The signals were amplified and filtered at the Nyquist frequency with a SEC-10LX amplifier (NPI, Tamm, Ludwigsburg, Germany) and a CyberAmp 320 signal conditioner (Molecular Devices, San José, CA, USA), digitized with a Micro1401 MkII (CED, Milton, Cambridge, UK) and acquired with WinWCP software v. 5.5.4. For the FFF experiments, the signals were amplified and filtered with a DAM50 amplifier (WPI, Worcester, MA, USA), digitized with a Powerlab 25T and acquired with Labchart 8.0 (AD instruments, Bella Vista, NSW, Australia). This program was also used to analyse the signals with fast Fourier transform and measure the amplitude of its real component.

Macro-photos of the eyes of immobilized insects, mounted to a coarse micromanipulator (Narishige, Tokyo, Japan), were obtained with a USB microscope (Edge AM4515ZT, AnMo Electronics, New Taipei City, Taiwan). The eyes were illuminated with the ring LED illuminator of the microscope and the surface reflections were attenuated with built-in crossed polarizers. A stack of photos at different focal planes was merged into an image with an extended depth of focus in Adobe Photoshop CS5 (Adobe Systems Inc., San José, CA, USA).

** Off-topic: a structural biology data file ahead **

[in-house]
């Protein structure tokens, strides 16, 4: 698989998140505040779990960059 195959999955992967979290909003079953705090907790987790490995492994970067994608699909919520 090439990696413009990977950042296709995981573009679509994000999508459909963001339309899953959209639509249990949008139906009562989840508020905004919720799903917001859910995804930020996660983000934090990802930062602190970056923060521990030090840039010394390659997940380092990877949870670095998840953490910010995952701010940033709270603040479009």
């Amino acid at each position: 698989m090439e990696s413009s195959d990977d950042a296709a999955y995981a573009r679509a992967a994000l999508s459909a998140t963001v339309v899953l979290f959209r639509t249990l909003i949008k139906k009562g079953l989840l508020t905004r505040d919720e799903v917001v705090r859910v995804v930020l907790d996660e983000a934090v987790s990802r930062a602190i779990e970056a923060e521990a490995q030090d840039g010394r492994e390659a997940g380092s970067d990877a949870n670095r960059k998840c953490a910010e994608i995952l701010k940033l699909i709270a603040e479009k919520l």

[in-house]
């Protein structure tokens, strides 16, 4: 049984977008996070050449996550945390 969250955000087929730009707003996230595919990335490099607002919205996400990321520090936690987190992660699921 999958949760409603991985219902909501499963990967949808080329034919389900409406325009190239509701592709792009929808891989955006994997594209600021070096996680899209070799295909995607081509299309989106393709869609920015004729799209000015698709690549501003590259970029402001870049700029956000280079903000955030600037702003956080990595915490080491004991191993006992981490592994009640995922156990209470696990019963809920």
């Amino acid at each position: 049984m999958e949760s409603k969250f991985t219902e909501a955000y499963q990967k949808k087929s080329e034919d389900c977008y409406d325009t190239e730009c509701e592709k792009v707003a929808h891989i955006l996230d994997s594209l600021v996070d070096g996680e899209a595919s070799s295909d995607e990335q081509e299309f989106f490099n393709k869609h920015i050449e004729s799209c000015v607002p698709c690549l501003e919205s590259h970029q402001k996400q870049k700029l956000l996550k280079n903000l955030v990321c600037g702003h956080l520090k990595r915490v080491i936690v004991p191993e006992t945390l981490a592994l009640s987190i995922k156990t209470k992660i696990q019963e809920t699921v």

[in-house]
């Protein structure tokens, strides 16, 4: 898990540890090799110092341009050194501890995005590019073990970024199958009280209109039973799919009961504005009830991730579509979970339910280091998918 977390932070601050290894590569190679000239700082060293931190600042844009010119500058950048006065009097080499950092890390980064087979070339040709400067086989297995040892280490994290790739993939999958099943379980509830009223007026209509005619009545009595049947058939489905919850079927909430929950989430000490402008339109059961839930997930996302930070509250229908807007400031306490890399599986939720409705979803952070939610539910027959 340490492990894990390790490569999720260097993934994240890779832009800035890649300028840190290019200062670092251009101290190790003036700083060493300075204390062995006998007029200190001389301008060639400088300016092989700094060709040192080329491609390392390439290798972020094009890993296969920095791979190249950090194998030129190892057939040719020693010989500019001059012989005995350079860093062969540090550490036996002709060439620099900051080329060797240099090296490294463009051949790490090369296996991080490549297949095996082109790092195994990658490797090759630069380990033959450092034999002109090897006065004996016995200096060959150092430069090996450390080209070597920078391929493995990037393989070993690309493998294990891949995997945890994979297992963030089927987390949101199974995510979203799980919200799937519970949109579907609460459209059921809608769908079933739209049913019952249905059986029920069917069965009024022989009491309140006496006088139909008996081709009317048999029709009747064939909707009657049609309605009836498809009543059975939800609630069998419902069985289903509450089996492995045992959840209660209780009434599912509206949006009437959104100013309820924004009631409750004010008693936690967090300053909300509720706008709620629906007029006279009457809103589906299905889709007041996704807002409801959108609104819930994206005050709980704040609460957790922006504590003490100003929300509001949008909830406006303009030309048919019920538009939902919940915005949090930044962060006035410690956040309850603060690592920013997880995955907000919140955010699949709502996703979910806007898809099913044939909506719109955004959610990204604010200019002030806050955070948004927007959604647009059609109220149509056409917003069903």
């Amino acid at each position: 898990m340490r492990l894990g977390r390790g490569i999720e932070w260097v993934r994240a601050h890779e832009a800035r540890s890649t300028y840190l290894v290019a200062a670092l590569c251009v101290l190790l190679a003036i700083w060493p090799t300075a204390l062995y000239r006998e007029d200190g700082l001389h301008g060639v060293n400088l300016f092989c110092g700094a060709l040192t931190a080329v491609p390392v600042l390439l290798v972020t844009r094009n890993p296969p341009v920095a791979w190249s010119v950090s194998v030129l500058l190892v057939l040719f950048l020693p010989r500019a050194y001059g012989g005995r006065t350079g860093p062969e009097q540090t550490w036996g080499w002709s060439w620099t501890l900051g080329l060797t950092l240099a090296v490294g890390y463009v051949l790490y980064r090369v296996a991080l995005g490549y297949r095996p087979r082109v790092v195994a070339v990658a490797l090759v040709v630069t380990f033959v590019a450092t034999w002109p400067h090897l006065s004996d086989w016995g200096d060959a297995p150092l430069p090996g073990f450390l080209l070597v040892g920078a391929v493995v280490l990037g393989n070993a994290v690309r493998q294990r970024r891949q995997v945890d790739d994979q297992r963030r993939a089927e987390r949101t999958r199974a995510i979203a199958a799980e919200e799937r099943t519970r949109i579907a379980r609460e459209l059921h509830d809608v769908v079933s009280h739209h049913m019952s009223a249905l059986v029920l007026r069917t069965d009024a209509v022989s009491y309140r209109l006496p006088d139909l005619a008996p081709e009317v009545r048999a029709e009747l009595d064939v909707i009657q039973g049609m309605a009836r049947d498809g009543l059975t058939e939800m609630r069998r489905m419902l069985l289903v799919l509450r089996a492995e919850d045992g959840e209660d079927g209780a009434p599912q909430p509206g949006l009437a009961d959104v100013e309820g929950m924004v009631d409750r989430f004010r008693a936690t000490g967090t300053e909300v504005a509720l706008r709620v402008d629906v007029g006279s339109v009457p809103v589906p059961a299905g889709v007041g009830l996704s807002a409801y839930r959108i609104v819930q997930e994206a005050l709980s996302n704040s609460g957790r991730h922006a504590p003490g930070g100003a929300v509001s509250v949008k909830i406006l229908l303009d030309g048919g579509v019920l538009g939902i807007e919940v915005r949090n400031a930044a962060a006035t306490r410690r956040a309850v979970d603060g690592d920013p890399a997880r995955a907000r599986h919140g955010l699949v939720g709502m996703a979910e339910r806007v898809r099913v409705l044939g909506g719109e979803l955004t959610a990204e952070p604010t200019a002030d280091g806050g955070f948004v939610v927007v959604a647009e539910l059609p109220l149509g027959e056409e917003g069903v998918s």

Statistical analysis

To analyse the effects of species, sex, eye region (dorsal or ventral) and spectral band (UV, blue and green) on ERG amplitude (N=3), generalized linear models (GLM) with gaussian family link were run in R 4.1.2 software (http://www.R-project.org/). The chosen three spectral bands included values ±10 nm around the main peaks obtained by the template fitting (355, 455 and 530 nm). Within each spectral band (UV, blue, green), we took the sensitivity values for the peak and the four nearest points (Δλ=5 nm) so that N=15 for each species/sex/eye location (dorsal or ventral) (Fig. S1). Model selection was performed starting with a non-interaction model with main effects, and adding different higher order interactions until no significant difference between models was detected with ANOVA, while inspecting the Akaike information criterion (AIC) of each successive model. Pairwise comparisons of model terms used the package ‘emmeans’ in R (https://CRAN.R-project.org/package=emmeans). To compare FFF among species (sexes were combined), a non-parametric Kruskal–Wallis test was used in Matlab R2022a.

Spectral sensitivity via ERG